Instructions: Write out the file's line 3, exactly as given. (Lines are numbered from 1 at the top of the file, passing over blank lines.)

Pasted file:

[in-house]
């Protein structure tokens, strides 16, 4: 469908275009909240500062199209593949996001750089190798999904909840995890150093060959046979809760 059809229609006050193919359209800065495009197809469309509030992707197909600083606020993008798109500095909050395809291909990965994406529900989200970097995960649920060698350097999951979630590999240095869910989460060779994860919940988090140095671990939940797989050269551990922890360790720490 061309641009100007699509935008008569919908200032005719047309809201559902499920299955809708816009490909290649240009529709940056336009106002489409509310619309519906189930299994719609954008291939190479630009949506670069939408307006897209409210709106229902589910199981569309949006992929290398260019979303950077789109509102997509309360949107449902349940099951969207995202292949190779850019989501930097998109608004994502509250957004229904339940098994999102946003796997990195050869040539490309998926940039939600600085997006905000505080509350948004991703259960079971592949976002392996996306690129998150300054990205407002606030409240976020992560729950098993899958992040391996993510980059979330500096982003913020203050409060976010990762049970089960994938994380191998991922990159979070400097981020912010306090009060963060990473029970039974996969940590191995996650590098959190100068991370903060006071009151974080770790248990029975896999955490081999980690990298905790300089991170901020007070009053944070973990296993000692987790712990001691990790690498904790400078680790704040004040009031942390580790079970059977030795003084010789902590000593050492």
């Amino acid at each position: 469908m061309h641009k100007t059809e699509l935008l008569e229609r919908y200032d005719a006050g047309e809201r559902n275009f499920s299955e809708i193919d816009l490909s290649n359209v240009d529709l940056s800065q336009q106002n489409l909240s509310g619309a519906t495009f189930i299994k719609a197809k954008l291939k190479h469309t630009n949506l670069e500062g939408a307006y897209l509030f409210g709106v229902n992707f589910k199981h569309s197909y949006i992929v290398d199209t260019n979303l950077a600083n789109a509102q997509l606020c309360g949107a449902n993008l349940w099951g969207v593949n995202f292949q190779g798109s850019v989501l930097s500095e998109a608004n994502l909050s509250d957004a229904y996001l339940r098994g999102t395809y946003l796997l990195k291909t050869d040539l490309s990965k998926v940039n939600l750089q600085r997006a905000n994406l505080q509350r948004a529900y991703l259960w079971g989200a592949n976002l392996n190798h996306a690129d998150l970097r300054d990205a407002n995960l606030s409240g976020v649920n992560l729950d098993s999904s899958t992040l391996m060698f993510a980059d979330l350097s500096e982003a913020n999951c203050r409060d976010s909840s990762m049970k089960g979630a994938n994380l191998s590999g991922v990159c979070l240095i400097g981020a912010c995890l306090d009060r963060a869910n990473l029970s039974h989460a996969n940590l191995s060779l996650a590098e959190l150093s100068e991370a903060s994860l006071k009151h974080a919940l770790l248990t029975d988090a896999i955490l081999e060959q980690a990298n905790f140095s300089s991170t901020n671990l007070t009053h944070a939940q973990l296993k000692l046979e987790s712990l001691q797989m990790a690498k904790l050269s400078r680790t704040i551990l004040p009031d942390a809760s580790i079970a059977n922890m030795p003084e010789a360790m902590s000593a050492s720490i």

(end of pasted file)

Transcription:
């Amino acid at each position: 469908m061309h641009k100007t059809e699509l935008l008569e229609r919908y200032d005719a006050g047309e809201r559902n275009f499920s299955e809708i193919d816009l490909s290649n359209v240009d529709l940056s800065q336009q106002n489409l909240s509310g619309a519906t495009f189930i299994k719609a197809k954008l291939k190479h469309t630009n949506l670069e500062g939408a307006y897209l509030f409210g709106v229902n992707f589910k199981h569309s197909y949006i992929v290398d199209t260019n979303l950077a600083n789109a509102q997509l606020c309360g949107a449902n993008l349940w099951g969207v593949n995202f292949q190779g798109s850019v989501l930097s500095e998109a608004n994502l909050s509250d957004a229904y996001l339940r098994g999102t395809y946003l796997l990195k291909t050869d040539l490309s990965k998926v940039n939600l750089q600085r997006a905000n994406l505080q509350r948004a529900y991703l259960w079971g989200a592949n976002l392996n190798h996306a690129d998150l970097r300054d990205a407002n995960l606030s409240g976020v649920n992560l729950d098993s999904s899958t992040l391996m060698f993510a980059d979330l350097s500096e982003a913020n999951c203050r409060d976010s909840s990762m049970k089960g979630a994938n994380l191998s590999g991922v990159c979070l240095i400097g981020a912010c995890l306090d009060r963060a869910n990473l029970s039974h989460a996969n940590l191995s060779l996650a590098e959190l150093s100068e991370a903060s994860l006071k009151h974080a919940l770790l248990t029975d988090a896999i955490l081999e060959q980690a990298n905790f140095s300089s991170t901020n671990l007070t009053h944070a939940q973990l296993k000692l046979e987790s712990l001691q797989m990790a690498k904790l050269s400078r680790t704040i551990l004040p009031d942390a809760s580790i079970a059977n922890m030795p003084e010789a360790m902590s000593a050492s720490i």